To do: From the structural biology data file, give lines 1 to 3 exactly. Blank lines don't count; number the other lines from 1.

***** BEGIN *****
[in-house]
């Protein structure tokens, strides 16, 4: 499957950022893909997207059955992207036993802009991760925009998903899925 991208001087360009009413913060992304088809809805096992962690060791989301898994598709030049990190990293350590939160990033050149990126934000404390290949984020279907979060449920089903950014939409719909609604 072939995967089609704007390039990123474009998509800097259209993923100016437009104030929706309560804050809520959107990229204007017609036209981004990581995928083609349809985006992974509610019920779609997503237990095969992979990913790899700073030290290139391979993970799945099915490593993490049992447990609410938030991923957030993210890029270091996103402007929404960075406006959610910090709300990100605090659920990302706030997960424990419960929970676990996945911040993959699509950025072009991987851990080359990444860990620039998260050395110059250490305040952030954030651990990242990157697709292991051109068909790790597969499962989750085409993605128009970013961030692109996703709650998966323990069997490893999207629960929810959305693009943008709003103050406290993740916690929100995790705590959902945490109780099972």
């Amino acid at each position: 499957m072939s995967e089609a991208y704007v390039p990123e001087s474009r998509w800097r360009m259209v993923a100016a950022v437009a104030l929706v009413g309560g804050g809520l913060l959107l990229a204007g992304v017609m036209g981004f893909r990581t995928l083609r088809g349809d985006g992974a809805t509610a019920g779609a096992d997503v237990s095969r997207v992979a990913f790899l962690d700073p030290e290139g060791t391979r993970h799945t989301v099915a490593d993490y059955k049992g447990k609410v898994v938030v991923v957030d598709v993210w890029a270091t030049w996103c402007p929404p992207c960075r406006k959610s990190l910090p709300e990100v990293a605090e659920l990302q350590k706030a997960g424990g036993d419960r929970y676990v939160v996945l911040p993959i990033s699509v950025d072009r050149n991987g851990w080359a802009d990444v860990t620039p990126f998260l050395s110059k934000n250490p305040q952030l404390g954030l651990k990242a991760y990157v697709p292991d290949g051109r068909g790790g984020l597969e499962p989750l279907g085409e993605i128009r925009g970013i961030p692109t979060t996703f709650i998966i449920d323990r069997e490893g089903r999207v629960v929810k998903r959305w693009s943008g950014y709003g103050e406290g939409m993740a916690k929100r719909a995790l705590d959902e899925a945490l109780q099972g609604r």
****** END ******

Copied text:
[in-house]
């Protein structure tokens, strides 16, 4: 499957950022893909997207059955992207036993802009991760925009998903899925 991208001087360009009413913060992304088809809805096992962690060791989301898994598709030049990190990293350590939160990033050149990126934000404390290949984020279907979060449920089903950014939409719909609604 072939995967089609704007390039990123474009998509800097259209993923100016437009104030929706309560804050809520959107990229204007017609036209981004990581995928083609349809985006992974509610019920779609997503237990095969992979990913790899700073030290290139391979993970799945099915490593993490049992447990609410938030991923957030993210890029270091996103402007929404960075406006959610910090709300990100605090659920990302706030997960424990419960929970676990996945911040993959699509950025072009991987851990080359990444860990620039998260050395110059250490305040952030954030651990990242990157697709292991051109068909790790597969499962989750085409993605128009970013961030692109996703709650998966323990069997490893999207629960929810959305693009943008709003103050406290993740916690929100995790705590959902945490109780099972």
């Amino acid at each position: 499957m072939s995967e089609a991208y704007v390039p990123e001087s474009r998509w800097r360009m259209v993923a100016a950022v437009a104030l929706v009413g309560g804050g809520l913060l959107l990229a204007g992304v017609m036209g981004f893909r990581t995928l083609r088809g349809d985006g992974a809805t509610a019920g779609a096992d997503v237990s095969r997207v992979a990913f790899l962690d700073p030290e290139g060791t391979r993970h799945t989301v099915a490593d993490y059955k049992g447990k609410v898994v938030v991923v957030d598709v993210w890029a270091t030049w996103c402007p929404p992207c960075r406006k959610s990190l910090p709300e990100v990293a605090e659920l990302q350590k706030a997960g424990g036993d419960r929970y676990v939160v996945l911040p993959i990033s699509v950025d072009r050149n991987g851990w080359a802009d990444v860990t620039p990126f998260l050395s110059k934000n250490p305040q952030l404390g954030l651990k990242a991760y990157v697709p292991d290949g051109r068909g790790g984020l597969e499962p989750l279907g085409e993605i128009r925009g970013i961030p692109t979060t996703f709650i998966i449920d323990r069997e490893g089903r999207v629960v929810k998903r959305w693009s943008g950014y709003g103050e406290g939409m993740a916690k929100r719909a995790l705590d959902e899925a945490l109780q099972g609604r």